Update all documents where the name starts with the letter "S":

var MongoClient = require('mongodb').MongoClient;
var url = "mongodb://127.0.0.1:27017/";
MongoClient.connect(url, function(err, db) {
if (err) throw err;
var dbo = db.db("mydb");
var myquery = { address: /^S/ };
var newvalues = {$set: {name: "Minnie"} };
dbo.collection("customers").updateMany(myquery, newvalues, function(err, res) {
if (err) throw err;
console.log(res.result.nModified + " document(s) updated");
db.close();
 });
});

Save the code above in a file called "demo_update_many.js" and run the file:

Run "demo_update_many.js"

C:\Users\Your Name>node demo_update_many.js 

Which will give you this result:

2 document(s) updated



The Result Object

The updateOne() and the updateMany() methods return an object which contains information about how the execution affected the database.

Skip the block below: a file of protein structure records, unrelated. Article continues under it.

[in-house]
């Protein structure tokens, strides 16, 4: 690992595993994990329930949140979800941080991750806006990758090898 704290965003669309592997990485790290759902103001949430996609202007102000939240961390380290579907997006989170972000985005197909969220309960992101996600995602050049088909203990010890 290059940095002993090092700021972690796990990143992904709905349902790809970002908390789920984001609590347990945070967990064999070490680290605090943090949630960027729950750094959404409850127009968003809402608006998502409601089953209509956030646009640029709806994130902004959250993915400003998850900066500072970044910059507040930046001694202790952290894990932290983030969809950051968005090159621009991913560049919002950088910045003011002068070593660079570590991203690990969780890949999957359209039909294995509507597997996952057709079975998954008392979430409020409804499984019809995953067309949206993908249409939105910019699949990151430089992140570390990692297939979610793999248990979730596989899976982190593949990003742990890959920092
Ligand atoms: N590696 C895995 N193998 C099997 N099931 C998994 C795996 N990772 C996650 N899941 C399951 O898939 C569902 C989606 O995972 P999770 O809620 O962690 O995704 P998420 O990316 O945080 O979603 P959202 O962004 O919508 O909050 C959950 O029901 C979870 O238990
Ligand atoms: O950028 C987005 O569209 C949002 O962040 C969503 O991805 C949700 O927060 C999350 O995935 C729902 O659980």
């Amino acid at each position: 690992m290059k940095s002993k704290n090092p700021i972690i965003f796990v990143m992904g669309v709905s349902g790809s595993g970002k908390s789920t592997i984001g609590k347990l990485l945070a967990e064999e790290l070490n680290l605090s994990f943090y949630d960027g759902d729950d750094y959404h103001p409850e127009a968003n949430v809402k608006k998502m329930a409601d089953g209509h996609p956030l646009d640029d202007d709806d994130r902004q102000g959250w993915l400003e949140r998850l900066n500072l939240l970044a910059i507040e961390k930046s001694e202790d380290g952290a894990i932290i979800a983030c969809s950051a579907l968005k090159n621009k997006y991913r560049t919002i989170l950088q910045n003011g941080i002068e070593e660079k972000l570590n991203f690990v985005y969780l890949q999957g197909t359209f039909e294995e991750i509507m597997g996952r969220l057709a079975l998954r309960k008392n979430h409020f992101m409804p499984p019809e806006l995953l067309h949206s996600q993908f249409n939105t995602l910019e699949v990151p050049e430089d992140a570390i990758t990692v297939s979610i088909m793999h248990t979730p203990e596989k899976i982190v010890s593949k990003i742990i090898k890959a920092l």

Most of the information is not important to understand, but one object inside the object is called "result" which tells us if the execution went OK, and how many documents were affected.


The result object looks like this:

{ n: 1, nModified: 2, ok: 1 } 

You can use this object to return the number of updated documents:


Example

Return the number of updated documents:

console.log(res.result.nModified);

Which will produce this result:

2



Node.js MongoDB Limit

Limit the Result

To limit the result in MongoDB, we use the limit() method.

The limit() method takes one parameter, a number defining how many documents to return.

Consider you have a "customers" collection:


customers

[  
{ _id: 58fdbf5c0ef8a50b4cdd9a84 , name: 'John', address: 'Highway 71'},  
{ _id: 58fdbf5c0ef8a50b4cdd9a85 , name: 'Peter', address: 'Lowstreet 4'},